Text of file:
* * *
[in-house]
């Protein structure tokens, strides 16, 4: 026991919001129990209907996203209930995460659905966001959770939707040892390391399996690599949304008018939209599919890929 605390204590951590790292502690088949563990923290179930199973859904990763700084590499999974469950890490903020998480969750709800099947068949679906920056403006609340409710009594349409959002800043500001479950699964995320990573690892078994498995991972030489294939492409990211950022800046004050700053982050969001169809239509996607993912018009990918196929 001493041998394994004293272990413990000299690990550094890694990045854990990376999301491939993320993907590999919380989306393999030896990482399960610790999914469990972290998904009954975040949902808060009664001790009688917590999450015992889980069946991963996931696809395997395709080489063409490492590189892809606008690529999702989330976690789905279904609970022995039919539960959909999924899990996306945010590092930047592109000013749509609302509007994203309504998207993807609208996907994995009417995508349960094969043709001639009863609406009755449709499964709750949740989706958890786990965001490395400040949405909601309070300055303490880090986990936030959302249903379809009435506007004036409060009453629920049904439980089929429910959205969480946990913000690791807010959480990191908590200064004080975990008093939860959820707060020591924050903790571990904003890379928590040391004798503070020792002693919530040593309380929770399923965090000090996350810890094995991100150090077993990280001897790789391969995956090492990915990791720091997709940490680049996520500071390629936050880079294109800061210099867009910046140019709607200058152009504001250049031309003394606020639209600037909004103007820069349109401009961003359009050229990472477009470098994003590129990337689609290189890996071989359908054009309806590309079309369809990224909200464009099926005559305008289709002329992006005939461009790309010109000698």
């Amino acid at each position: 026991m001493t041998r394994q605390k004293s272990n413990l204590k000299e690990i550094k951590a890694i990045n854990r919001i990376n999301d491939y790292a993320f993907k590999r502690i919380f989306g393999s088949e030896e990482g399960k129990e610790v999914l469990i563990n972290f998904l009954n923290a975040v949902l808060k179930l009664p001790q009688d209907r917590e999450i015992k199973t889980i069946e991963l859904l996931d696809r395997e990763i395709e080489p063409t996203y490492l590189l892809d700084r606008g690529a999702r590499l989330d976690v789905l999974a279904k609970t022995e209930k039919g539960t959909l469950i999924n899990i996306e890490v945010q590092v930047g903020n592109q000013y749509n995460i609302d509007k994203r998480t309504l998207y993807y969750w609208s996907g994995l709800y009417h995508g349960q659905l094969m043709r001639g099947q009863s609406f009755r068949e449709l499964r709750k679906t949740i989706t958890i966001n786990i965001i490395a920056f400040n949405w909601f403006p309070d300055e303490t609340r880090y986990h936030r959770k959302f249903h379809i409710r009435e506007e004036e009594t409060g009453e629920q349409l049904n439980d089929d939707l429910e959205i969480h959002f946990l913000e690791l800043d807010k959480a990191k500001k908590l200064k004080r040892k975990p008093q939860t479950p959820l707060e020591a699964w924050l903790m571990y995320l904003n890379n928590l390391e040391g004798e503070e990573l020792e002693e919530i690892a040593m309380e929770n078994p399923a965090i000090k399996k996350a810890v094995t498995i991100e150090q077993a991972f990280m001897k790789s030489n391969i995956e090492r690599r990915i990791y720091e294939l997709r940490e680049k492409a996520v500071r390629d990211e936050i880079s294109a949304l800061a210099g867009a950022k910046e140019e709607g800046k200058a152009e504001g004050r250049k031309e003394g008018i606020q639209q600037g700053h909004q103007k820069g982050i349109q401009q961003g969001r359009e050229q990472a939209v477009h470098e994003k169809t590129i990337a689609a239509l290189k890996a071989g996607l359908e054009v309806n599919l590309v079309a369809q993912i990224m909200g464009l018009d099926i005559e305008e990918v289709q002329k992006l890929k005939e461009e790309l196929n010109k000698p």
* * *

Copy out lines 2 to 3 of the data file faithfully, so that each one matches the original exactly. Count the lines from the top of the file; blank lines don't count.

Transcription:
């Protein structure tokens, strides 16, 4: 026991919001129990209907996203209930995460659905966001959770939707040892390391399996690599949304008018939209599919890929 605390204590951590790292502690088949563990923290179930199973859904990763700084590499999974469950890490903020998480969750709800099947068949679906920056403006609340409710009594349409959002800043500001479950699964995320990573690892078994498995991972030489294939492409990211950022800046004050700053982050969001169809239509996607993912018009990918196929 001493041998394994004293272990413990000299690990550094890694990045854990990376999301491939993320993907590999919380989306393999030896990482399960610790999914469990972290998904009954975040949902808060009664001790009688917590999450015992889980069946991963996931696809395997395709080489063409490492590189892809606008690529999702989330976690789905279904609970022995039919539960959909999924899990996306945010590092930047592109000013749509609302509007994203309504998207993807609208996907994995009417995508349960094969043709001639009863609406009755449709499964709750949740989706958890786990965001490395400040949405909601309070300055303490880090986990936030959302249903379809009435506007004036409060009453629920049904439980089929429910959205969480946990913000690791807010959480990191908590200064004080975990008093939860959820707060020591924050903790571990904003890379928590040391004798503070020792002693919530040593309380929770399923965090000090996350810890094995991100150090077993990280001897790789391969995956090492990915990791720091997709940490680049996520500071390629936050880079294109800061210099867009910046140019709607200058152009504001250049031309003394606020639209600037909004103007820069349109401009961003359009050229990472477009470098994003590129990337689609290189890996071989359908054009309806590309079309369809990224909200464009099926005559305008289709002329992006005939461009790309010109000698």
């Amino acid at each position: 026991m001493t041998r394994q605390k004293s272990n413990l204590k000299e690990i550094k951590a890694i990045n854990r919001i990376n999301d491939y790292a993320f993907k590999r502690i919380f989306g393999s088949e030896e990482g399960k129990e610790v999914l469990i563990n972290f998904l009954n923290a975040v949902l808060k179930l009664p001790q009688d209907r917590e999450i015992k199973t889980i069946e991963l859904l996931d696809r395997e990763i395709e080489p063409t996203y490492l590189l892809d700084r606008g690529a999702r590499l989330d976690v789905l999974a279904k609970t022995e209930k039919g539960t959909l469950i999924n899990i996306e890490v945010q590092v930047g903020n592109q000013y749509n995460i609302d509007k994203r998480t309504l998207y993807y969750w609208s996907g994995l709800y009417h995508g349960q659905l094969m043709r001639g099947q009863s609406f009755r068949e449709l499964r709750k679906t949740i989706t958890i966001n786990i965001i490395a920056f400040n949405w909601f403006p309070d300055e303490t609340r880090y986990h936030r959770k959302f249903h379809i409710r009435e506007e004036e009594t409060g009453e629920q349409l049904n439980d089929d939707l429910e959205i969480h959002f946990l913000e690791l800043d807010k959480a990191k500001k908590l200064k004080r040892k975990p008093q939860t479950p959820l707060e020591a699964w924050l903790m571990y995320l904003n890379n928590l390391e040391g004798e503070e990573l020792e002693e919530i690892a040593m309380e929770n078994p399923a965090i000090k399996k996350a810890v094995t498995i991100e150090q077993a991972f990280m001897k790789s030489n391969i995956e090492r690599r990915i990791y720091e294939l997709r940490e680049k492409a996520v500071r390629d990211e936050i880079s294109a949304l800061a210099g867009a950022k910046e140019e709607g800046k200058a152009e504001g004050r250049k031309e003394g008018i606020q639209q600037g700053h909004q103007k820069g982050i349109q401009q961003g969001r359009e050229q990472a939209v477009h470098e994003k169809t590129i990337a689609a239509l290189k890996a071989g996607l359908e054009v309806n599919l590309v079309a369809q993912i990224m909200g464009l018009d099926i005559e305008e990918v289709q002329k992006l890929k005939e461009e790309l196929n010109k000698p």